ST.ANN'S COLLEGE OF ENGINEERING & TECHNOLOGY,CHIRALA CSE A masquerade attack is an attack that uses a fake identity, to gain unauthorized access to personal computer information through legitimate access identification. For example, authentication sequences can be captured and replayed after a valid authentication sequence has taken place, thus enabling an authorized entity with few privileges to obtain extra privileges by impersonating an entity that has those privileges. Replay involves the passive capture of a data unit and its subsequent retransmission to produce an unauthorized effect. Modification of messages simply means that some portion of a valid message is altered, or that messages are delayed or reordered, to produce an unauthorized effect. For example, a message meaning “Allow John Smith to read confidential file accounts” is modified to mean “Allow Fred Brown to read confidential file accounts.” E S T E C C A S The denial of service prevents the normal use or management of communications facilities. This attack may have a specific target; for example, an entity may suppress all messages directed to a particular destination. Another form of service denial is the disruption of an entire network, either by disabling the network or by overloading it with messages so as to degrade performance. SECURITY SERVICES: Security service means a processing or communication service that is provided by a system to give a specific kind of protection to system resources. X.800 divides these services into AUTHENTICATION ACCESS CONTROL DATA CONFIDENTIALITY DATA INTEGRITY NONREPUDIATION AVAILABILITY AUTHENTICATION: The authentication service is concerned with assuring that a communication is authentic. In the case of a single message, its function of the authentication service is to assure the recipient that the message is from the source that it claims to be from. In the case of an ongoing interaction, such as the connection of a terminal to a host, two aspects are involved. First, at the time of connection initiation, the service assures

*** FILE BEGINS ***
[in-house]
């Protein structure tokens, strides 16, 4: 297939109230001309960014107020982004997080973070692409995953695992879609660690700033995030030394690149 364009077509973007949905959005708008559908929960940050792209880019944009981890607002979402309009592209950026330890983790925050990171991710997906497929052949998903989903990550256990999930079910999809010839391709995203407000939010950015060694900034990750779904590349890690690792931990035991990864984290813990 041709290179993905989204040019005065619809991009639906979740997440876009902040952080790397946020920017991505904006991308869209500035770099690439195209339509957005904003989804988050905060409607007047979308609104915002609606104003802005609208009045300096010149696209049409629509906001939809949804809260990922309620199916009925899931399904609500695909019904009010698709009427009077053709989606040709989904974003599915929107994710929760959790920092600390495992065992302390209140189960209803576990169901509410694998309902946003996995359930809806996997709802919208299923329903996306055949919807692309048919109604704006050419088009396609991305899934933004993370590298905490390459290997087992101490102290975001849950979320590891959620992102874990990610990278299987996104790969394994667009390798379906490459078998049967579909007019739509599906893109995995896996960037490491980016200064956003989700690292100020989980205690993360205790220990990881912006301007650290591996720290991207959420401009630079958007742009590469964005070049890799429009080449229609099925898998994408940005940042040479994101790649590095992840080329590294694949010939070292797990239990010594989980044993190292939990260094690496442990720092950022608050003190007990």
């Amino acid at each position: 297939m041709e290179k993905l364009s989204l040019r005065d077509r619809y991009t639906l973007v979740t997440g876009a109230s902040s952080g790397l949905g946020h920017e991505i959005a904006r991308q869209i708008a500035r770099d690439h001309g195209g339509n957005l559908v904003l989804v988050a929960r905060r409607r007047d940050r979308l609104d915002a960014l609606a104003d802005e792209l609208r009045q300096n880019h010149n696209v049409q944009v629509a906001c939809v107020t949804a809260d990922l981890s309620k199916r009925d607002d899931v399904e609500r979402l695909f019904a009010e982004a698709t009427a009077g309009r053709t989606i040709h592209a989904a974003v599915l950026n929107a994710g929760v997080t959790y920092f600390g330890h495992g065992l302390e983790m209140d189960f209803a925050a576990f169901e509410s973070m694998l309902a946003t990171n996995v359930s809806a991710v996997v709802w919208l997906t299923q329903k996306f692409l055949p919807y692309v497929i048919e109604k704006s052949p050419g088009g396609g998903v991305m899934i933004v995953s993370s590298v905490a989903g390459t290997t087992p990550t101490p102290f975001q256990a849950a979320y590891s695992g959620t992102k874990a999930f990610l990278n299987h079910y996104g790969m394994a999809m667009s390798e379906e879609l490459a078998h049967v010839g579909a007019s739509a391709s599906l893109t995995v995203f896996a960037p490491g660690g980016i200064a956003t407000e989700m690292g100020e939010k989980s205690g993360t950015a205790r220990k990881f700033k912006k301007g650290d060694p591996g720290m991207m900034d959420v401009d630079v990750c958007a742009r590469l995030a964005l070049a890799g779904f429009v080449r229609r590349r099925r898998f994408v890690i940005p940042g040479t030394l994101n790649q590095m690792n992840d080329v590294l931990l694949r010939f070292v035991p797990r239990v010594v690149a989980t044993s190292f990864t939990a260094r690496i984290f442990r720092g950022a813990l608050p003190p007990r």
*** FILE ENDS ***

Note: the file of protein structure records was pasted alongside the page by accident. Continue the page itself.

ST.ANN'S COLLEGE OF ENGINEERING & TECHNOLOGY,CHIRALA CSE that the two entities are authentic, that is, that each is the entity that it claims to be. Second, the service must assure that the connection is not interfered with in such a way that a third party can masquerade as one of the two legitimate parties for the purposes of unauthorized transmission or reception. Two specific authentication services are defined Peer entity authentication Data origin authentication Peer entity authentication: Provides for the corroboration of the identity of a peer entities involved in communication. It is used for providing authentication at the time of connection establishment and during the process of data transmission. Data origin authentication: Provides for the corroboration of the source of a data unit. It does not provide protection against the duplication or modification of data units. This type of service supports applications like electronic mail, where there are no prior interactions between the communicating entities . ACCESS CONTROL: The prevention of unauthorized use of a resources. Access control is the ability to limit and control the access to host systems and applications via communications links. To achieve this, each entity trying to gain access must first be identified, or authenticated, so that access rights can be tailored to the individual. DATA CONFIDENTIALITY: Confidentiality is the protection of transmitted data from passive attacks. The protection of data from unauthorized disclosure. Types of confidentiality: o Connection Confidentiality: The protection of all user data on a connection. o Connectionless Confidentiality: The protection of all user data in a single data block o Selective-Field Confidentiality: The confidentiality of selected fields within the user data on a connection or in a single data block. o Traffic-Flow Confidentiality: The protection of the information that might be derived from observation of traffic flows. DATA INTEGRITY: The assurance that data received are exactly as sent by an authorized entity (i.e., contain no modification, insertion, deletion, or replay). Types of integrity Connection Integrity with Recovery: Provides for the integrity of all user data on a connection and detects any modification, insertion, deletion, or replay of any data within an entire data sequence, with recovery attempted. Connection Integrity without Recovery as above, but provides only detection without recovery. Selective-Field Connection Integrity Provides for the integrity of selected fields within the user data of a data block transferred over a connection and takes the form of determination of whether the selected fields have been modified, inserted, deleted, or replayed. Connectionless Integrity Provides for the integrity of a single connectionless data block and may take the form of detection of data modification. Additionally, a limited form of replay detection may be provided. Selective-Field Connectionless Integrity Provides for the integrity of selected fields within a single connectionless data block; takes the form of determination of whether the selected fields have been modified. NONREPUDIATION: It is assurance that someone cannot deny something. It is a method of guaranteeing message transmission between parties. Provides protection against denial by one of the entities involved in a communication of having participated in all or part of the communication. Nonrepudiation, Origin: Proof that the message was sent by the specified party. Nonrepudiation, Destination: Proof that the message was received by the specified party. AVAILABILITY: Availability is the method with assure the information and communications will be ready for use when excepted. Information is kept available to authorized persons when they need it. The availability can be significantly affected by a variety of attacks which are susceptible to authentication, encryption etc., whereas some attacks require physical action for preventing and recovering from the loss of availability E S T E C A S SECURITY MECHANISMS: Security mechanism are categorized into two types. They are, SPECIFIC SECURITY MECHANISMS PERVASIVE SECURITY MECHANISMS SPECIFIC SECURITY MECHANISMS: C